In this technology-enabled, omnichannel era for retail, it might seem easy to downplay the role of the workforce. If retailers can harness automation and AI to deliver a personalized and responsive customer experience across multiple channels at any time of the day or night, perhaps their sales associates will become less important?
And yet, nothing could be further from the truth: the retail workforce can add even more value in this new world. As retailers employ machines to complete tasks such as stock replenishment and demand planning, their associates will have more time to focus on the convenience and differentiated experiences that consumers increasingly demand. Sales staff will become brand ambassadors, sharing their product knowledge with customers and using technology to enhance the interaction.
The yawning skills gap
There is a problem, though. While retailers recognize the potential to blend intelligent technologies with an enhanced role for their workforces, Accenture’s research suggests too few are investing in the skills base of their employees. As a result, staff may be willing to embrace new responsibilities, but are not necessarily able to discharge them.
In Accenture’s 2018 Future Workforce Research, some 74 percent of the retail c-suite, or CXOs, agreed that adopting intelligent technologies would be critical to differentiation in the marketplace, while 56 percent thought AI would improve workforce productivity. But just 32 percent said the workforce was ready to work with AI.
Moreover, while 63 percent of retail CXOs cite the growing skills gap as the top trend influencing their workforce strategy, few are taking decisive action. Just 12 percent conduct advanced workforce planning that considers future skills needs. Only 5 percent have established a leadership role to manage and promote collaboration between humans and machines. And just 4 percent plan significantly to increase investment in reskilling programs.
There are clear dangers for retailers that fail to invest in equipping staff with the skills now required in the marketplace. From corporate to the sales floor, to the delivery fleet, workforces will lack the knowledge to deliver the service-focused and customer-centric experience that new technologies enable. Such retailers will find it difficult to attract and retain the talent they need to remain competitive. And they will struggle to realign their organizations with the realities of the retail landscape today.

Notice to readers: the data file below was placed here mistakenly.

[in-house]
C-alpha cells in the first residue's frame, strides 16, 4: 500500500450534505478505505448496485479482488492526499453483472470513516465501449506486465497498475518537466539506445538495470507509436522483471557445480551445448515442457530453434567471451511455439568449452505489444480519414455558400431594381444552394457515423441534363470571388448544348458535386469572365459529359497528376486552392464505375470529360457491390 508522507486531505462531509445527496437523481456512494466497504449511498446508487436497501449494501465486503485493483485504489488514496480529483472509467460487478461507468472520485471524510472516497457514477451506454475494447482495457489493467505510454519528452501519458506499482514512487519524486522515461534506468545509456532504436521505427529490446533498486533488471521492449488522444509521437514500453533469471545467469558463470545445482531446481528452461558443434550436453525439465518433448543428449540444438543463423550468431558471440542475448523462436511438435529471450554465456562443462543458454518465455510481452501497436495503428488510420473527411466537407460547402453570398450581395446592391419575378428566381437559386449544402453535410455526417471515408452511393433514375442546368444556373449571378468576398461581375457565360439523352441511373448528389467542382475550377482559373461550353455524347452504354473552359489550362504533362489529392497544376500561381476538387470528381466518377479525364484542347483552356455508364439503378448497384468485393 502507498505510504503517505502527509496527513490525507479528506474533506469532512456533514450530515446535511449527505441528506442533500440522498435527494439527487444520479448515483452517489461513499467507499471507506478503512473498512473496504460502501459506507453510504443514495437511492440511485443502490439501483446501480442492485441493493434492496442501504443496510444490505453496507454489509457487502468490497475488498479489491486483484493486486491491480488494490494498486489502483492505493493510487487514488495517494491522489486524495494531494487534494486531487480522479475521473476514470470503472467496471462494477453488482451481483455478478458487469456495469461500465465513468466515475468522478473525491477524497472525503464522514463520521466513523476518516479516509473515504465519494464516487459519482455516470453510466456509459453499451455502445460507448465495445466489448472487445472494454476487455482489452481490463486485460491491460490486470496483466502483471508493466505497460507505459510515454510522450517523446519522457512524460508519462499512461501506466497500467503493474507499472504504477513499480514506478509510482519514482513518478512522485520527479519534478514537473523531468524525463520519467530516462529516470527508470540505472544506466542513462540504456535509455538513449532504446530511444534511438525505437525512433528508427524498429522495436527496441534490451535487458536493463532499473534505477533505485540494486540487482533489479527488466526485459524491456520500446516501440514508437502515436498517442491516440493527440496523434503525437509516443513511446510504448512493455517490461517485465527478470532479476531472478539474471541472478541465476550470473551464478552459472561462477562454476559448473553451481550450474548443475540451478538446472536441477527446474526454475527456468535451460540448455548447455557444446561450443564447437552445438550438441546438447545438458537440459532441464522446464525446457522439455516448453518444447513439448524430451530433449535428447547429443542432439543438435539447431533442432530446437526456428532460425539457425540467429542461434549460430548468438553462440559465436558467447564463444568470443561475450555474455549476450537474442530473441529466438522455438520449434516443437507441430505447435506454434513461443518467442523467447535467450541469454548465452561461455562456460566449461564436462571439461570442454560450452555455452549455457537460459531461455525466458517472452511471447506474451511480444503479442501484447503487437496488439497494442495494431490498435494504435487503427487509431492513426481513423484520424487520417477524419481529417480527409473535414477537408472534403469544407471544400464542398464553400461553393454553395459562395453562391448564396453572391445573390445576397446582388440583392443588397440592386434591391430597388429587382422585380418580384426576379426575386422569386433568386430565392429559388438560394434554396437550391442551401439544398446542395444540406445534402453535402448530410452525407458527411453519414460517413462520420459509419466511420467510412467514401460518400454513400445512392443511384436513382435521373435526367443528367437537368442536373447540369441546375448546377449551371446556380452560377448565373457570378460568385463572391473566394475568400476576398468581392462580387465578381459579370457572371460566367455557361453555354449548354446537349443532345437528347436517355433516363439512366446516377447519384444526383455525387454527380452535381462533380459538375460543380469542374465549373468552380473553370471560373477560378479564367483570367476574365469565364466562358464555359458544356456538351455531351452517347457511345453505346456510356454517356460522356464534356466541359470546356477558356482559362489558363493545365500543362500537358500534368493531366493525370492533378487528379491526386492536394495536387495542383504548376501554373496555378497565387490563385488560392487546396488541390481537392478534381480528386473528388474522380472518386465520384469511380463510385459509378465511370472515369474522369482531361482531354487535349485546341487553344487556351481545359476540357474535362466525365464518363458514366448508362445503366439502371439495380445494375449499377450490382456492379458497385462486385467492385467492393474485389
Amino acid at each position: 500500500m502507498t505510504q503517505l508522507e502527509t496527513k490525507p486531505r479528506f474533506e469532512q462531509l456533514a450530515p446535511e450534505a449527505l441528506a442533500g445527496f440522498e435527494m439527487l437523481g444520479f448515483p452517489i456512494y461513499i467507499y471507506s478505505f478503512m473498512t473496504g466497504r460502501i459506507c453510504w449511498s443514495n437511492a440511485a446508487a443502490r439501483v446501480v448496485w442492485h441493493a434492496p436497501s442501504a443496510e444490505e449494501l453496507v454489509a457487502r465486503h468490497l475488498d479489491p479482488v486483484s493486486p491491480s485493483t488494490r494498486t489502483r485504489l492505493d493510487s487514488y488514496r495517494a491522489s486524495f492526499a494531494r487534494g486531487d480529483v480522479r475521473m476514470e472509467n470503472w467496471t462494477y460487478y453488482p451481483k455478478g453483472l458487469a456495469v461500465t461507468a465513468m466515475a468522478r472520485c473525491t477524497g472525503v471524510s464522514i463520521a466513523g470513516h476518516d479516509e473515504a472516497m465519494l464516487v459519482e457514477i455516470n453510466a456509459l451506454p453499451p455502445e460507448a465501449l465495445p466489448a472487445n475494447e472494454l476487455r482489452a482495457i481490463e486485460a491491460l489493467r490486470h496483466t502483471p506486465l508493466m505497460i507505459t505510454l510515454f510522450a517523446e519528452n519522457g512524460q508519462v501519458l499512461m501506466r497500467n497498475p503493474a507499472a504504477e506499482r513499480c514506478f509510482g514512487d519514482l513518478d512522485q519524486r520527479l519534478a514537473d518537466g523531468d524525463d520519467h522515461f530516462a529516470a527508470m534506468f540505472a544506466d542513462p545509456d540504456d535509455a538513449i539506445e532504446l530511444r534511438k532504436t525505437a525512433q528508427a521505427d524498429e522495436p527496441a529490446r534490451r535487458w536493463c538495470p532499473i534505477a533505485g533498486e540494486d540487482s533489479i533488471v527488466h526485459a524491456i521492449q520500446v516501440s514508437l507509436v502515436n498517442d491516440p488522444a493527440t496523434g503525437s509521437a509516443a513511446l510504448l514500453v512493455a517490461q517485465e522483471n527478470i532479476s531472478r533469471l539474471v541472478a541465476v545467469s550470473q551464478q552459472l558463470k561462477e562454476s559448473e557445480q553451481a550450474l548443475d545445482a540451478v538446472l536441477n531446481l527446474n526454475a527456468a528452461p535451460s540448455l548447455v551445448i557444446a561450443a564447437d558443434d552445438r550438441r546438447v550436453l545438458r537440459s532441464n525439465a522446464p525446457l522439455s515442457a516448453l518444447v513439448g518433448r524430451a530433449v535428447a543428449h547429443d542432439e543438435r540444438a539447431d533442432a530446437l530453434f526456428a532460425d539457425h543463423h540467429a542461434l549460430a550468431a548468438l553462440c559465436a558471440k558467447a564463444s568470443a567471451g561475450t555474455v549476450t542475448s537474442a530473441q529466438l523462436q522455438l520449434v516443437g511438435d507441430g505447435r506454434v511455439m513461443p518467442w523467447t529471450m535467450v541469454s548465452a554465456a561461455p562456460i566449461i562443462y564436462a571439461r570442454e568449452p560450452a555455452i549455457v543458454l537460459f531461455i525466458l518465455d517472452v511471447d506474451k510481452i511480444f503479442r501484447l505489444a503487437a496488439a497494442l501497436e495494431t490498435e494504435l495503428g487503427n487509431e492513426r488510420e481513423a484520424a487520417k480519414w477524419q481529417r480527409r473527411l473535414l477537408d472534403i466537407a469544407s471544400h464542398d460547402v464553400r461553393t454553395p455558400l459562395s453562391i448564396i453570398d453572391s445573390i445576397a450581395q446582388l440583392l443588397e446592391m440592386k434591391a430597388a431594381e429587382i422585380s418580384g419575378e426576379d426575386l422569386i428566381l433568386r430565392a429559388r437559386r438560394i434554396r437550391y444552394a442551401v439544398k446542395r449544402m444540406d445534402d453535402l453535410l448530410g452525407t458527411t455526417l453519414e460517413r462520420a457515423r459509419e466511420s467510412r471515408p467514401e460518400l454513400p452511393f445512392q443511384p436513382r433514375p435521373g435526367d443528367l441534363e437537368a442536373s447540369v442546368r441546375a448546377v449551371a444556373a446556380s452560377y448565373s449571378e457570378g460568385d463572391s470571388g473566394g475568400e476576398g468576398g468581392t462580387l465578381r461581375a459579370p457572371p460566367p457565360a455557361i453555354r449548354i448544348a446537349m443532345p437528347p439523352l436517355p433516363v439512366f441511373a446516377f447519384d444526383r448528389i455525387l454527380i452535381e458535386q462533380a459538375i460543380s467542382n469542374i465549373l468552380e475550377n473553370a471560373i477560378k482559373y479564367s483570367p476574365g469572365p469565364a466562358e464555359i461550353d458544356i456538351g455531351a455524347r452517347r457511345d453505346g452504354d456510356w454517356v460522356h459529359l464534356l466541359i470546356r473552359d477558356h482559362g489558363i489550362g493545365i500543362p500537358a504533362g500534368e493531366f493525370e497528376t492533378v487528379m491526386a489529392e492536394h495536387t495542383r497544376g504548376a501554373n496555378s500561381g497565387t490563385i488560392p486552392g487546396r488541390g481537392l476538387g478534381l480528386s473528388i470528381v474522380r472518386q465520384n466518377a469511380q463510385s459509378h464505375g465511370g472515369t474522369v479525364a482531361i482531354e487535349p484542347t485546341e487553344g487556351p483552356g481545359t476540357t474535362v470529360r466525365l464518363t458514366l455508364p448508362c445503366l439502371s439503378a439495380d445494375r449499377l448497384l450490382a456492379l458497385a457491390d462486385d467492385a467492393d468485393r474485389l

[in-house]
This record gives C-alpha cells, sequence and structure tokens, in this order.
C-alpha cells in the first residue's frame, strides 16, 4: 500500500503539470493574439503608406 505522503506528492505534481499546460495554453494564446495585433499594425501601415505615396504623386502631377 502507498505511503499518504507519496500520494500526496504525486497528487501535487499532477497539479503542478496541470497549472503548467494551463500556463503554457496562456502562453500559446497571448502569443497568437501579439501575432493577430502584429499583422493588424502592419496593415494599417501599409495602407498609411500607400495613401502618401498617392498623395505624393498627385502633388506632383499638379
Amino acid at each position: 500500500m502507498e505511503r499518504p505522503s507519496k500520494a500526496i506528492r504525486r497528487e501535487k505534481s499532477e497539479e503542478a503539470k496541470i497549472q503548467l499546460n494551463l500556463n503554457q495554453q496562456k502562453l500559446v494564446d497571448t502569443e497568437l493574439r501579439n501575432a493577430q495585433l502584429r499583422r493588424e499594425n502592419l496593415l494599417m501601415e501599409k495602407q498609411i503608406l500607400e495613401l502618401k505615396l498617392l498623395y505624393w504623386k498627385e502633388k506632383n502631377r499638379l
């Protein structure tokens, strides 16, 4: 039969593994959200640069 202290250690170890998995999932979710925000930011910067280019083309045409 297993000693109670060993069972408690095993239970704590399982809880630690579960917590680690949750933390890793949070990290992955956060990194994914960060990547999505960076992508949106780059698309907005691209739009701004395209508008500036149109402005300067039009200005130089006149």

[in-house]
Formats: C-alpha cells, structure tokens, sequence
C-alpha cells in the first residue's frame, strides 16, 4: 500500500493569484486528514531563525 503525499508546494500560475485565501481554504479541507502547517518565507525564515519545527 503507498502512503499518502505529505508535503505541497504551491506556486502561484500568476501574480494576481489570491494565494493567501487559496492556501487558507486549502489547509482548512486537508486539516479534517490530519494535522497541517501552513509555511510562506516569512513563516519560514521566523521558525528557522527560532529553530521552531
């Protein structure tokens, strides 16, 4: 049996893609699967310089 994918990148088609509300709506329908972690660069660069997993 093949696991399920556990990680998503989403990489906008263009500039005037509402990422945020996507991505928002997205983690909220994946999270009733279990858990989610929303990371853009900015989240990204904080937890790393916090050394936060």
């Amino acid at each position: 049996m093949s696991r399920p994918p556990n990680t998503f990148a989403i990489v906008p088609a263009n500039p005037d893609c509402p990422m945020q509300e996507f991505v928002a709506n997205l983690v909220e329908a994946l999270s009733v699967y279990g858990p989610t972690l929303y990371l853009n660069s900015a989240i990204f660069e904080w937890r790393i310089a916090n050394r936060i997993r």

Four steps to bridge the chasm
How, then, do retailers close the gap between ambition and what can be achieved? Many are focusing on the power of their people to differentiate the customer experience and drive growth. This strategy is already showing a strong ROI, and is something that the rest of the industry can learn from.
But how to go about it? The first step is to embrace the power of technology — to recognize that automation, AI and other tools can transform retailers’ prospects. Accenture estimates that, if retailers were to invest in these tools at the same rate as industry leaders, they could boost revenues by more than 40 percent between now and 2022. That will require a commitment to embedding new technologies throughout the business in order to connect disparate functions and make it easier for staff to do their jobs.
The example of Japan’s Fast Retailing demonstrates what is possible. After implementing an AI-enabled device for its shop assistants, it has provided real-time data on inventory, orders and returns, and enabled better-informed conversations with customers. The company reported record sales and a boost in profitability.
The second step is for retailers to identify the specific skills they need to deliver the differentiated customers experience for which they are aiming — and to give employees as many opportunities as possible to acquire those skills and develop their careers.
Walmart, for example, is using Oculus Rift virtual reality headsets that enable trainees to practice responding to real-world scenarios. At Zappos, staff have access to an online dashboard showing their current skills, accomplishments and responsibilities; those looking for new responsibilities can find out which skills they need and identify opportunities to acquire them.
The third challenge for retailers is to think more creatively about how to access the skills they need. While retailers will already have many employees with the right talent and experience, they will also at times need to cast the net wider. Crowdsourcing, collaboration platforms and partnering offer new opportunities to acquire on-demand talent when specialist skills are required, often for projects running for a set period. AI tools offer retailers the ability to identify the best person for a specific task, searching a talent pool of in-house staff, contractors and freelancers for the perfect fit.
Finally, now comes the need to cultivate diverse talent. This is not only to meet their legal obligations, but also to secure the positive benefits of inclusion and diversity, with research suggesting team performance improves 50 percent when progress is made here. More retailers need a recruitment strategy that targets diverse populations to build a workforce more reflective of their customer base. Regular reviews of talent pipelines, recruitment and retention, and promotion rates will help to hold the business to account.
Conclusion: Power from the people
CXOs who take these four steps now have a huge opportunity to harness people power. New technologies offer a clear sense of change and renewal, but retailers investing in tools such as automation and AI will not fully secure the value on offer without a commitment to transforming their workforces. This is an opportunity to shift to a higher-value proposition, where consumers buy products they desire, from people they trust.
Jill Standish is senior managing director and head of retail at Accenture.